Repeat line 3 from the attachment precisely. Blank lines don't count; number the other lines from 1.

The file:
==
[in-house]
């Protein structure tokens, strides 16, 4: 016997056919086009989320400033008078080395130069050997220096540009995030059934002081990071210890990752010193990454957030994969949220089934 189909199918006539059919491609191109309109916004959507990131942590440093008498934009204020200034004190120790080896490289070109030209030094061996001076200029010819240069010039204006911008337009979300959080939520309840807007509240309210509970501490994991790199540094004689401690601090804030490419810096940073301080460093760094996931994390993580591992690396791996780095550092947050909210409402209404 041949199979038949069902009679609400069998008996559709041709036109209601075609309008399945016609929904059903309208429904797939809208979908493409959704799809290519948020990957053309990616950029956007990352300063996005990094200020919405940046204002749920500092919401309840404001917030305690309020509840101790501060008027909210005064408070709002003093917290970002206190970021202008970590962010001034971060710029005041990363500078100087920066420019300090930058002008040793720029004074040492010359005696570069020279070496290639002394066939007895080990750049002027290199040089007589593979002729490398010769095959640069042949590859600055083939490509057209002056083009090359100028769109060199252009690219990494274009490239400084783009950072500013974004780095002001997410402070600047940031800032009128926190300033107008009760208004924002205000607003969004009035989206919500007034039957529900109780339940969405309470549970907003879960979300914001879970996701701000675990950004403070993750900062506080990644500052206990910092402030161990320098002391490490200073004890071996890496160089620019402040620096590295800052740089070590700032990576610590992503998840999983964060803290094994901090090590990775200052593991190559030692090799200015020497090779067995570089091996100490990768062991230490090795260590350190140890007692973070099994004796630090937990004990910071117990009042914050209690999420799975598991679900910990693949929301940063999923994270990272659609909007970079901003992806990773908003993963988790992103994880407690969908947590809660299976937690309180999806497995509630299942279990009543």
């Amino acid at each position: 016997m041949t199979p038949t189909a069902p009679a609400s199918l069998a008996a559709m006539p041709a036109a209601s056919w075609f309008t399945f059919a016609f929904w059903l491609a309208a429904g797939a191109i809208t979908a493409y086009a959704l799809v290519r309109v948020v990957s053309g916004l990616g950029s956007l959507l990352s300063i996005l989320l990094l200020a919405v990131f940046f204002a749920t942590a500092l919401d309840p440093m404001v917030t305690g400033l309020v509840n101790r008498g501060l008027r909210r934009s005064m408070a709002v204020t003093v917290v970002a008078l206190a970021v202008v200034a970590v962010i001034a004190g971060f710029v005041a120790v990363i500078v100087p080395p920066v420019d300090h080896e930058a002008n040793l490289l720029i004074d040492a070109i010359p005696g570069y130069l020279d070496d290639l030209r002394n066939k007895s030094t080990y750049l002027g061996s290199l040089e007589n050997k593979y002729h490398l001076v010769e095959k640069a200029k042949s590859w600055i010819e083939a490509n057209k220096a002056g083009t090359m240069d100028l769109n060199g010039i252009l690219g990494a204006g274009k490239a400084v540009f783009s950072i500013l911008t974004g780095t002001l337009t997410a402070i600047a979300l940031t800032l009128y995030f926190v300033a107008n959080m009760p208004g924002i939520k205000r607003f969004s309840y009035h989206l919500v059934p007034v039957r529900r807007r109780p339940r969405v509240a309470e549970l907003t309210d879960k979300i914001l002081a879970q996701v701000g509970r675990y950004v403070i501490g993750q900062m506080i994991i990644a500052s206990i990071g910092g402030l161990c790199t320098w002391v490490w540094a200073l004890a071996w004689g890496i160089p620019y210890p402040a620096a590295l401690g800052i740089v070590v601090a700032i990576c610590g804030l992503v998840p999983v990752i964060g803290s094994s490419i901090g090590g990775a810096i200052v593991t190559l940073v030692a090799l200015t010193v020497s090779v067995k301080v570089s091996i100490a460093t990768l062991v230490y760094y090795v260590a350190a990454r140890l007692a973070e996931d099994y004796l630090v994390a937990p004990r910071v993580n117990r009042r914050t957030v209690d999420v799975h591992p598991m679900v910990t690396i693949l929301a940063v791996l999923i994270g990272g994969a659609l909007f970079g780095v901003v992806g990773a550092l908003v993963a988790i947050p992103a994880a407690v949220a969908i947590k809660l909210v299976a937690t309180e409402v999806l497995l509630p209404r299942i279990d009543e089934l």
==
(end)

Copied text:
């Amino acid at each position: 016997m041949t199979p038949t189909a069902p009679a609400s199918l069998a008996a559709m006539p041709a036109a209601s056919w075609f309008t399945f059919a016609f929904w059903l491609a309208a429904g797939a191109i809208t979908a493409y086009a959704l799809v290519r309109v948020v990957s053309g916004l990616g950029s956007l959507l990352s300063i996005l989320l990094l200020a919405v990131f940046f204002a749920t942590a500092l919401d309840p440093m404001v917030t305690g400033l309020v509840n101790r008498g501060l008027r909210r934009s005064m408070a709002v204020t003093v917290v970002a008078l206190a970021v202008v200034a970590v962010i001034a004190g971060f710029v005041a120790v990363i500078v100087p080395p920066v420019d300090h080896e930058a002008n040793l490289l720029i004074d040492a070109i010359p005696g570069y130069l020279d070496d290639l030209r002394n066939k007895s030094t080990y750049l002027g061996s290199l040089e007589n050997k593979y002729h490398l001076v010769e095959k640069a200029k042949s590859w600055i010819e083939a490509n057209k220096a002056g083009t090359m240069d100028l769109n060199g010039i252009l690219g990494a204006g274009k490239a400084v540009f783009s950072i500013l911008t974004g780095t002001l337009t997410a402070i600047a979300l940031t800032l009128y995030f926190v300033a107008n959080m009760p208004g924002i939520k205000r607003f969004s309840y009035h989206l919500v059934p007034v039957r529900r807007r109780p339940r969405v509240a309470e549970l907003t309210d879960k979300i914001l002081a879970q996701v701000g509970r675990y950004v403070i501490g993750q900062m506080i994991i990644a500052s206990i990071g910092g402030l161990c790199t320098w002391v490490w540094a200073l004890a071996w004689g890496i160089p620019y210890p402040a620096a590295l401690g800052i740089v070590v601090a700032i990576c610590g804030l992503v998840p999983v990752i964060g803290s094994s490419i901090g090590g990775a810096i200052v593991t190559l940073v030692a090799l200015t010193v020497s090779v067995k301080v570089s091996i100490a460093t990768l062991v230490y760094y090795v260590a350190a990454r140890l007692a973070e996931d099994y004796l630090v994390a937990p004990r910071v993580n117990r009042r914050t957030v209690d999420v799975h591992p598991m679900v910990t690396i693949l929301a940063v791996l999923i994270g990272g994969a659609l909007f970079g780095v901003v992806g990773a550092l908003v993963a988790i947050p992103a994880a407690v949220a969908i947590k809660l909210v299976a937690t309180e409402v999806l497995l509630p209404r299942i279990d009543e089934l």